One Man’s Poison…

mosquito - morguefile…kills another man’s mosquitoes. Or mine, anyway.

The arrival of spring means an end to icy roads, windchills, and the need to pack away winter things like favorite fleece blankets and fuzzy socks. It also ushers in, for those of us in Michigan anyway, “mosquito season.” I’ve blogged about this subject before (here and here), but now I have a new reason to post about them.

In the past, mosquitoes were mostly just annoying pests, but that’s not the case anymore. Not only do there seem to be millions more than there used to be, but more and more diseases are spread by the little bloodsuckers. Every year, it seems.

I’m not sure what it is about me that mosquitoes like, but I’ve always attracted them – no matter what I do to try and keep them away. I can soak my clothes (literally, until they’re damp) with Deet containing sprays … and they still swarm me. Fabric softener sheets? Nope. They don’t work at all. A popular lotion reported to work? Yeah right. Not for me. It’s so bad I’ve had people stare at me, awed by the fact that I’ve just used half a can of chemicals, and all it seems to do is attract more mosquitoes.

Never happy to be Mother Nature’s blood buffet, I’m always desperate to try anything that might help. So when I saw an old article from the New York Times titled, Brewing Up Double-Edged Delicacies for Mosquitoes, I was willing to put a little more stock in that than most remedies I’d read about.

Based on the information in the article, along with some research I’d done, I came up with the following ‘recipe.’

For a 20 oz water bottle, I use about a cup of apple juice, 2-3 tablespoons of brown sugar, and about a quarter of a cup of 20 Mule Team Borax. Shake the bottle well, take the cap off, tie some sort of string/yarn around the top, then tie it in a tree or bush (hopefully, where it can’t be seen from the road because as a yard decoration, it leaves something to be desired). A couple should be all you need. Change it every 3-4 weeks over the summer. I also toss Borax, in a sprinkling kind of way, into any standing water (think ditches and runoff from the neighbor’s property). I don’t do the wick/sock thing, but it works well anyway. I might try to figure out how to do it this year though.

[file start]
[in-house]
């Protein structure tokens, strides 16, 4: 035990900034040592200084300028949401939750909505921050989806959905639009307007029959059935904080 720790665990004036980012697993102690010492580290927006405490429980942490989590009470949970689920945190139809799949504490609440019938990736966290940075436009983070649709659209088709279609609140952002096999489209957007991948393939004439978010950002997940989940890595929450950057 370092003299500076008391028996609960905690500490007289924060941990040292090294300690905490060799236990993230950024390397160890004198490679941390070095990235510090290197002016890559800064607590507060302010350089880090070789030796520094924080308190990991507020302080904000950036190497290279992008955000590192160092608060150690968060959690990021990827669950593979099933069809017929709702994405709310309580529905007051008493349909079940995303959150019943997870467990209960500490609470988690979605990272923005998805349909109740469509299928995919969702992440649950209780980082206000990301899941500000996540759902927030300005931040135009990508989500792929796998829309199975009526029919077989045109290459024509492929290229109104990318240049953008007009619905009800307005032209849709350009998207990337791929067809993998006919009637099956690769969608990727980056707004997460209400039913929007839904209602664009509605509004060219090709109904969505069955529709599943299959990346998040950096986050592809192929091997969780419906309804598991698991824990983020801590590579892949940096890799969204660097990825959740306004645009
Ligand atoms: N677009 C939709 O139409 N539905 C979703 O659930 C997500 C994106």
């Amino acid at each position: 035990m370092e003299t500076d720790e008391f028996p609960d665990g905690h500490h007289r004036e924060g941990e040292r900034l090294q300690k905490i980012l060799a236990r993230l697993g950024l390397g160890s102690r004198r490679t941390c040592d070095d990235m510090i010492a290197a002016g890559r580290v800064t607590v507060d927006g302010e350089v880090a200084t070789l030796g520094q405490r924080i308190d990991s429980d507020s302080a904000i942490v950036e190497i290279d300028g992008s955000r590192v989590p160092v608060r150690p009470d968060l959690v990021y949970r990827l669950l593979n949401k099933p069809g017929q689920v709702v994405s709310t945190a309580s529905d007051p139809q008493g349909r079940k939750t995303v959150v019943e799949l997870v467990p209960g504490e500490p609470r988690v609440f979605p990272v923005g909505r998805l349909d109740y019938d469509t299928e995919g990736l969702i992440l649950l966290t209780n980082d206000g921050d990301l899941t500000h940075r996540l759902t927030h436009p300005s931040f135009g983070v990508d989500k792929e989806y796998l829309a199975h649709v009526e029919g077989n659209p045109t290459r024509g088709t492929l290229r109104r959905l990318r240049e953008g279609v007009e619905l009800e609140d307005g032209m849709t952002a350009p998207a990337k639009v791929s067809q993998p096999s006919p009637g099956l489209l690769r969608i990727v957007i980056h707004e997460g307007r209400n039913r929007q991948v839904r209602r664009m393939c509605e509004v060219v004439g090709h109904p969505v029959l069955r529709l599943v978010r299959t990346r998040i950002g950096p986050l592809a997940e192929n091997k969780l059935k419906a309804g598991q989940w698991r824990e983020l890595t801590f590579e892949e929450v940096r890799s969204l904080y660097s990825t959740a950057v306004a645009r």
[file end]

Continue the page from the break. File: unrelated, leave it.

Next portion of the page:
I’ve set the bottles out two out of the last three summers (the middle one, the bugs weren’t bad) and can tell you from experience that in a week or so, the mosquito population around your house will decrease – dramatically. It works so well, I nag tell everyone I know about it.

Honestly? I can’t say enough good about ‘poisoned nectar.’ If you decide to give it a shot, let me know if your results were as impressive as mine.

Photo credit: Morguefile.com

Like Be the first one who likes this post!
This entry was posted in Love and tagged , , , , , , , , , , , , , , , , , , , , , , , , . Bookmark the permalink.

2 Responses to One Man’s Poison…

  1. I have the same problem with mosquitos. Sometimes I hold onto my husband because it’s the only way they leave me alone. For some reason, they hate him and won’t come within arm’s length of him.

    I’m going to try your remedy and see what happens. πŸ™‚

    • Kristy K. James says:

      Jeez, can I borrow YOUR husband so I can actually go see fireworks this year? LOL. I love watching them but decided it just wasn’t worth it anymore. I spend most of the time slapping mosquitoes – and then scratching the bites for days afterward. Yeah, I’ll just stay in the house. πŸ˜€ πŸ˜€ πŸ˜€

      At least the poisoned nectar means I can go out in my yard. It doesn’t get rid of all of them but when you’re killing 50+ in your house every day – thank to two dogs who require several trips in and out every day – knocking them down to maybe a dozen that zip n the door (or sneak in on the Jack and Blondie) is totally worth it. I wouldn’t even care if people could see the bottles hanging in trees and plants from the road. πŸ˜€

      Hope it helps you guys as much as it does here. It’s getting a little scary when the news is filled with all sorts of disease spread by the nasty bloodsuckers.

Leave a Reply